Over and over again I’ve heard industry experts use the term “virtual book tour.” I’ve even used it myself. It’s time to offer up some really hard core information on how to set up a virtual book tour, so all authors can create one for themselves.
I’ve asked Sue Collier, co-author with industry guru Marilyn Ross of The Complete Guide to Self-Publishing, 5th Edition, to provide this guest blog post. She has written for Write Nonfiction in November, and she’s a great resource not only on how to self-publish a book but how to do so successfully–and that means promoting that book, too.
Yes, readers, that means you can’t just write. You must put on your business hat and promote your book. When it comes to a virtual book tour, you might get to do some writing in the form of guest blog posts, but you also might have to put on your speaker’s hat and do some webinars, podcasts or Internet radio shows. Prior to that, however, you have to actually set up the tour.
Ready to do so? Have those hats ready? Want to know more? If you want your book to succeed, you better say, “Yes!”
How to Organize a Successful Virtual Author Book Tour
By Sue Collier
Let’s face it: Unless you are a celebrity, traveling the country and hitting up bookstore after bookstore for signings is probably not going to sell many books. You’ll more than likely spend way more for travel than you’ll make in book sales.Enter the virtual age. From the comfort of your own home or office, you can set up a virtual author book tour and reap real rewards from this effective—and inexpensive!—marketing tool.
So what is a virtual author book tour? Basically it involves visiting—virtually, of course—a group of websites for a period of time. The visits can take several different forms: interviews, guest posts, book reviews, book excerpts, and so on. (You can read more here in an interview I did with Penny Sansevieri, CEO and founder of Author Marketing Experts, Inc., and author of Red Hot Internet Publicity.) The sites usually range from blogs, websites, online radio stations, and social networking sites. The purpose is to increase an author’s online exposure, drive additional traffic to his or her website, increase search engine rankings, and hopefully sell more books.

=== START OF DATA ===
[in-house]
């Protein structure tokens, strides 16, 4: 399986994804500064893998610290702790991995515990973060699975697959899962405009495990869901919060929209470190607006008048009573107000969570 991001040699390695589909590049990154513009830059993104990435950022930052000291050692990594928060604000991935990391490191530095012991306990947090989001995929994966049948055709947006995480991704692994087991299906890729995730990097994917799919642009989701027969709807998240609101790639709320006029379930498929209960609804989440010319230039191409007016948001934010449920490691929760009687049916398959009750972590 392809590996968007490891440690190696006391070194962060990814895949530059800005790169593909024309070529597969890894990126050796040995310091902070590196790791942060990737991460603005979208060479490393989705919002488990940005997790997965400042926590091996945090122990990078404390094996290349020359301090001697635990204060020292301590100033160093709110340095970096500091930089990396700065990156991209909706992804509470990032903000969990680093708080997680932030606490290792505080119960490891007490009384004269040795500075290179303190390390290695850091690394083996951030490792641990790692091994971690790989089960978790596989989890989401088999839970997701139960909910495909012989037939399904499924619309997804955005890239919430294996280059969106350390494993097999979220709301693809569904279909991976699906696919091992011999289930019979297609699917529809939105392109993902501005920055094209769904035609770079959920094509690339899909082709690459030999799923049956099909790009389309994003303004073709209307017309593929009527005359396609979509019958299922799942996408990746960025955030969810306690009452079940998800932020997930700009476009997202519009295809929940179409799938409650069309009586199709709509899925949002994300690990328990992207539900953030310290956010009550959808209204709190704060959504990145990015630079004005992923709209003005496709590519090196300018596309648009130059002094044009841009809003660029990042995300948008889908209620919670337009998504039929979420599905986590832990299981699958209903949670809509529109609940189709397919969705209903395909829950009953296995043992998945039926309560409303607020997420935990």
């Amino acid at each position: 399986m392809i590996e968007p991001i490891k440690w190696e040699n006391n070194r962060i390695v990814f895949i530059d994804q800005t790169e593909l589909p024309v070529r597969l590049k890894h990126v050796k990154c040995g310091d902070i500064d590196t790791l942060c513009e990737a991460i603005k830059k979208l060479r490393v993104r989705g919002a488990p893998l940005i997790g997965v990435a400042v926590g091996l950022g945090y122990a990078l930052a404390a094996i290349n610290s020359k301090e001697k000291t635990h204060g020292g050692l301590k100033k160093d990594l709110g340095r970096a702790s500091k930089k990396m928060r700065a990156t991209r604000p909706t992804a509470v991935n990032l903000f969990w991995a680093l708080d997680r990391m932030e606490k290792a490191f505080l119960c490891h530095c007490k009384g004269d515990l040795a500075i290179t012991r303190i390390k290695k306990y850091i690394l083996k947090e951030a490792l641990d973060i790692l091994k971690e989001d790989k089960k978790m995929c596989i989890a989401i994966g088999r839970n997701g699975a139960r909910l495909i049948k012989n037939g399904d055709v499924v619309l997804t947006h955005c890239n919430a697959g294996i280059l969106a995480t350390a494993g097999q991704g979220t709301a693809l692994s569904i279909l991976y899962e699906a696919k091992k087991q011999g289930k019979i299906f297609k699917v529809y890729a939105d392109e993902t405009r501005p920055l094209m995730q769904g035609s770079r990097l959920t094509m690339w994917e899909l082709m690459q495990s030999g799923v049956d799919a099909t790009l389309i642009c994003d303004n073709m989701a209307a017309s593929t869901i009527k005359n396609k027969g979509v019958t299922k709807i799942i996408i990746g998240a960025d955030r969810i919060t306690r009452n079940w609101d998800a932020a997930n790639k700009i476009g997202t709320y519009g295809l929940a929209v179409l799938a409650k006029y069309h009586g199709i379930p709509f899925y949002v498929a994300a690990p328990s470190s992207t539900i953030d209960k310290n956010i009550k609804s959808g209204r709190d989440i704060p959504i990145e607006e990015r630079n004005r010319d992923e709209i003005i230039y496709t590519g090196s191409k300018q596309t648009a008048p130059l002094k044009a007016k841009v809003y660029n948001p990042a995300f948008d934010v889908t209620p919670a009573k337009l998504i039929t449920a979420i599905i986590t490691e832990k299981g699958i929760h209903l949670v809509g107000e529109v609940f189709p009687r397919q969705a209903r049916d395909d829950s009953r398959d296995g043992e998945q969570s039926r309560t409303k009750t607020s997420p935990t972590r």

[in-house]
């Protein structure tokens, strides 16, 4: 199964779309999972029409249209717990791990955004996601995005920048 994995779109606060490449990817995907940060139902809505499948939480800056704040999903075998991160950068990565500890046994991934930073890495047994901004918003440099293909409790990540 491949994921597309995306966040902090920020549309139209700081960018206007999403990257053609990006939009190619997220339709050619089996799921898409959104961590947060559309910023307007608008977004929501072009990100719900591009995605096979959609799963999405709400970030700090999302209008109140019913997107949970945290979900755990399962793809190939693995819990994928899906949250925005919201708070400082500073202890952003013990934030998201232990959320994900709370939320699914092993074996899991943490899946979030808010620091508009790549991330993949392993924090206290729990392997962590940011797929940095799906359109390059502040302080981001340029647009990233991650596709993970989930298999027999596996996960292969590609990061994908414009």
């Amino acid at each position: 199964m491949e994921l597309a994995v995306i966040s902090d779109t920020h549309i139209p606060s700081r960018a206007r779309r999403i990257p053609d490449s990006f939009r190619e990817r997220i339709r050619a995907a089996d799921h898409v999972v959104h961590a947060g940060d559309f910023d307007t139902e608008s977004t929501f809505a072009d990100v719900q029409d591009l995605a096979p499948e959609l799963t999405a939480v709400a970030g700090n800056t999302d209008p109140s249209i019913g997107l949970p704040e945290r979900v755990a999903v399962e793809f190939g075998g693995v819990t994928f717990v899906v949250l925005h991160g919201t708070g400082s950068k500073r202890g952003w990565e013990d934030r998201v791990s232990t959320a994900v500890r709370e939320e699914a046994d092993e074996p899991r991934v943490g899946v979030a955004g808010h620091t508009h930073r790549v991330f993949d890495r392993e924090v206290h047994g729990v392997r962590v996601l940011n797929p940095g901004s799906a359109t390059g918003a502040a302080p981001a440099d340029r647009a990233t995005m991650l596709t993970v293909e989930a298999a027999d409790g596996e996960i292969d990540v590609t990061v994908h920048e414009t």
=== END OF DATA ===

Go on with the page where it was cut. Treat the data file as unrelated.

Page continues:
It’s not difficult to set up a virtual tour, but it will take some research, planning, and followup. You can do it yourself–or you can hire a company to do it for you.We’ve been setting up tours for authors for the past year or so, and we’ve learned a lot as far as what is needed to make a book tour successful.
I consider the first two items on the listto be essential; we have found it is much more difficult to set up a successful tour with authors who are not active online and who do not wish to blog regularly. I believe it is far less beneficial to the hosts as well, to host these types of authors, and they are less apt to agree to an appearance. And frankly, I don’t blame them!)
- Be an active blogger who not only blogs regularly but who comments on others’ blogs. Make yourself known in the “blogosphere.”